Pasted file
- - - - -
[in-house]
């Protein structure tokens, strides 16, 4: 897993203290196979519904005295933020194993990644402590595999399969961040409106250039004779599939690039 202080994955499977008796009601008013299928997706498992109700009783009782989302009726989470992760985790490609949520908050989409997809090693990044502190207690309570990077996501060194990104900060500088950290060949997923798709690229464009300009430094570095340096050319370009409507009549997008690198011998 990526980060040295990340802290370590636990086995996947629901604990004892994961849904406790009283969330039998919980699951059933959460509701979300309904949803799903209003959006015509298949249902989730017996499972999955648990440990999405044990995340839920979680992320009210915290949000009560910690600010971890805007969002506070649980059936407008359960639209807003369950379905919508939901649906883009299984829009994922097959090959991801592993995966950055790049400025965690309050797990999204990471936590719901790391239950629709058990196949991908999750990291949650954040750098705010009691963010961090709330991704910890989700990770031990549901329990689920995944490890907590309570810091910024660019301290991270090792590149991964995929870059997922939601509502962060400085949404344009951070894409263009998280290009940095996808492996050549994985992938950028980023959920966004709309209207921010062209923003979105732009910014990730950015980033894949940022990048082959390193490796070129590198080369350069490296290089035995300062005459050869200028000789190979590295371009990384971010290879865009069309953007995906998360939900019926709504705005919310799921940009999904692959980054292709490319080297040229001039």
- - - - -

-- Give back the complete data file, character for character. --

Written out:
[in-house]
């Protein structure tokens, strides 16, 4: 897993203290196979519904005295933020194993990644402590595999399969961040409106250039004779599939690039 202080994955499977008796009601008013299928997706498992109700009783009782989302009726989470992760985790490609949520908050989409997809090693990044502190207690309570990077996501060194990104900060500088950290060949997923798709690229464009300009430094570095340096050319370009409507009549997008690198011998 990526980060040295990340802290370590636990086995996947629901604990004892994961849904406790009283969330039998919980699951059933959460509701979300309904949803799903209003959006015509298949249902989730017996499972999955648990440990999405044990995340839920979680992320009210915290949000009560910690600010971890805007969002506070649980059936407008359960639209807003369950379905919508939901649906883009299984829009994922097959090959991801592993995966950055790049400025965690309050797990999204990471936590719901790391239950629709058990196949991908999750990291949650954040750098705010009691963010961090709330991704910890989700990770031990549901329990689920995944490890907590309570810091910024660019301290991270090792590149991964995929870059997922939601509502962060400085949404344009951070894409263009998280290009940095996808492996050549994985992938950028980023959920966004709309209207921010062209923003979105732009910014990730950015980033894949940022990048082959390193490796070129590198080369350069490296290089035995300062005459050869200028000789190979590295371009990384971010290879865009069309953007995906998360939900019926709504705005919310799921940009999904692959980054292709490319080297040229001039």